It is no easy task to persuade businesses to adopt more caution in chasing profits. Leadership in sustainable development programmes are becoming more widely available. Graduates from such courses now shape government policy, lead think-tanks and help industry implement sustainable solutions. "The question is how far can a consultancy push a client for a sustainable policy when it might compromise its earning potential?," Guthrie says.

Ethical dilemmas come with the territory. To help students understand them and the often fiery stakeholder dialogue process, Guthrie's course at Cambridge pits students against each other in a hypothetical public inquiry.

As difficult as it can be to effect change, graduates working in areas of biodiversity, flood risk or environmental assessment on major infrastructure projects such as reservoirs, power stations and the opening of Manchester Airport's first carbon-neutral terminal are unanimous that industry does not see their work as a nuisance. "Everyone is aware that climate change is happening now," says Lawrie Newton, local authorities project officer for the UK Climate Impacts Programme. "Our role is to catalyse decision-makers to think about these issues and plan ahead."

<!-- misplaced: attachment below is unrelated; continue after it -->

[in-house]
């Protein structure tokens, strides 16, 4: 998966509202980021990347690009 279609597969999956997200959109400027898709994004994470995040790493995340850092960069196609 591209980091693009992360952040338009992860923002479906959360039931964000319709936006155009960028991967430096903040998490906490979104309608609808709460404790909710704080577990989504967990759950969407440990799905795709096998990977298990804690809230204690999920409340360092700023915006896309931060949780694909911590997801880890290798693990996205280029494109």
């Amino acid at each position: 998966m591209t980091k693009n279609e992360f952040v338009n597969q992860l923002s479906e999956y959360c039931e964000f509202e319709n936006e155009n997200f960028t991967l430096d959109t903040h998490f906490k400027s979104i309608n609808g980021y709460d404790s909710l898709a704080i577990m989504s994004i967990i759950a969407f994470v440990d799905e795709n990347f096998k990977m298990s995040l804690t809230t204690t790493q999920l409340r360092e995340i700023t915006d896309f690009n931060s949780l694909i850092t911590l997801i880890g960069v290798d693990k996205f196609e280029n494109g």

So is UK industry finally embracing a form of sustainable development that can meet present needs without preventing future generations from meeting their own needs? "There's still a long way to go, but they'd be stupid not to," says Elizabeth Wilson, senior lecturer in environmental planning at Oxford Brookes. "Take the work done in flood-risk areas such as York, for example. This can help save thousands of economic opportunities and a huge loss of investment. We've come a long way from being seen as a single-focused subject to one that links between natural and social sciences, ecology and politics."

 

Everyone sips from the wellspring of social responsibility

For the fifth year in a row, Severn Trent Water has been named leader of the utility "supersector" in the Dow Jones Sustainability World Index.